Two Docs Talk: Migraines

Two Docs Talk: Migraines
Part 1: Breaking Down Headache Myths


Created by AI

Narrator: 0:01

Welcome to MedEvidence, where we help you navigate the truth behind medical research with unbiased, evidence-proven facts, powered by ENCORE Research Group and hosted by cardiologist and top medical researcher, Dr. Michael Koren.

Dr. Michael Koren: 0:17

Hello, I'm Dr. Michael Koren and I'm delighted to be here with a great colleague, Steven Toenjes, and we're going to talk about headaches. A s a physician, as a clinical researcher and as somebody that runs a business, I have a lot of headaches, so I'm hoping that in this MedEvidence Hour, you're going to help us understand headaches and maybe help me and a lot of other people with your knowledge.

Dr. Steven Toenjes: 0:41

Well, that would certainly be the goal and I'm delighted at the opportunity. I'm Steven Toenjes. I'm a neurologist in Jacksonville. We do general neurology and certainly have a subspecialty niche of headache medicine for sure, and this is basically what we do.

Dr. Michael Koren: 1:03

So, first of all, Steve is an amazing neurologist. He's fabulous and he's a go-to guy in this area in northeast Florida. So thank you for what you do for our patients and thank you for what you do for research, and you also have taught me a lot over the years and you've been involved in clinical research here. So let's help everybody else understand what it is that you do, what it is that you know, and let's start with the basic concept about what is a headache. What are the different types of headaches? Obviously, I alluded to some headaches of what I have to do day to day, and we all have those in our lives, but those are fundamentally different type of headaches compared to cluster headaches or migraine headaches. So there's a lot of terminology out there that people really don't understand quite that well in my experience. So why don't you start by telling us what is a headache and what are the types?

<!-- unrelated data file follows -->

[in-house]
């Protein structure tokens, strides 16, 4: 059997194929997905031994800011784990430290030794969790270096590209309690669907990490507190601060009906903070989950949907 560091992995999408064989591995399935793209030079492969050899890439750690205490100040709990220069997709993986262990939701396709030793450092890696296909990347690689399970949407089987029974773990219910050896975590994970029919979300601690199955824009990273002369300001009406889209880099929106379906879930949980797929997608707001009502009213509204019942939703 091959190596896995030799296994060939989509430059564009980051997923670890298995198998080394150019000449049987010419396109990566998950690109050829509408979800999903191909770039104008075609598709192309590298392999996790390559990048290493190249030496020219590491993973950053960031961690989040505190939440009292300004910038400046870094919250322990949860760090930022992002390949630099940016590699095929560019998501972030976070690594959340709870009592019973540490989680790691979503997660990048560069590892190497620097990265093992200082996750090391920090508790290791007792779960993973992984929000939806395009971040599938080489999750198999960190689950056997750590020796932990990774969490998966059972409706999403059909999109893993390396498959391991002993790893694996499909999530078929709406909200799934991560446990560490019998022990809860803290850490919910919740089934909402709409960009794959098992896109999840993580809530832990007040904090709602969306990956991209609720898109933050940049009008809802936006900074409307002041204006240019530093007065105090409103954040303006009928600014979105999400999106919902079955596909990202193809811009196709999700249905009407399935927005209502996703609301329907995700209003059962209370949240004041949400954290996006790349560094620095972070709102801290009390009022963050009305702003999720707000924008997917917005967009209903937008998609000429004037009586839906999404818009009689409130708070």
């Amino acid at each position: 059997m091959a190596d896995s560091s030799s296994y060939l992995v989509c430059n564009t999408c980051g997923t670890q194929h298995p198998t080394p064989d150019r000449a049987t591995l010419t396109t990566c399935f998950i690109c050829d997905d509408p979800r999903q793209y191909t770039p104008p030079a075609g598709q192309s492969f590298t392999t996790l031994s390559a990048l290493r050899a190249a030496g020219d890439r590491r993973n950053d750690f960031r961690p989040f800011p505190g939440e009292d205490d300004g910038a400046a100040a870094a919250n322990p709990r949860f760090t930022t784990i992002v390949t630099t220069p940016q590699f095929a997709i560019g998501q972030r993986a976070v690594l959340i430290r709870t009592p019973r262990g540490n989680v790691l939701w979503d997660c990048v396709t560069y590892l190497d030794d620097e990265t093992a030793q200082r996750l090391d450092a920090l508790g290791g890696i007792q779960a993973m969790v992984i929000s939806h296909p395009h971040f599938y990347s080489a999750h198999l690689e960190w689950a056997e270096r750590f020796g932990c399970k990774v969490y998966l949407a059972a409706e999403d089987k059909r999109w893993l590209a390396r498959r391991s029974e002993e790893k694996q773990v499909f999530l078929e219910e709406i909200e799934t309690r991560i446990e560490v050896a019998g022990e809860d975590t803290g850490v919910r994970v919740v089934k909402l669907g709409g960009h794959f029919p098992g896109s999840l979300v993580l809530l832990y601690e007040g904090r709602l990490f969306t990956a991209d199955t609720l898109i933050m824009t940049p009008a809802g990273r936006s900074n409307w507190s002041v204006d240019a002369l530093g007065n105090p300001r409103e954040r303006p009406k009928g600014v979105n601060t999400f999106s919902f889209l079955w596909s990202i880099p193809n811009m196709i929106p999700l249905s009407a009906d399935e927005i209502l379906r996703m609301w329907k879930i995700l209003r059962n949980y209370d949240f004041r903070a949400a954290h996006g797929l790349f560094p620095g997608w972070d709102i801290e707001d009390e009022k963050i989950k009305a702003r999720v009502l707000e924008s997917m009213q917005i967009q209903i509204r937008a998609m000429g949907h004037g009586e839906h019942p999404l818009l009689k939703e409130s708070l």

Dr. Michael Koren: 1:51

and why they're important to have different types.

Dr. Steven Toenjes: 1:53

So there are a lot of misconceptions about what types of headaches people experience specifically with migraine. I'll sort of focus in on or pay attention specifically to migraine, because there are a lot of misconceptions.

Dr. Michael Koren: 2:14

Are migraines the worst kind of headaches or different categories are equally bad?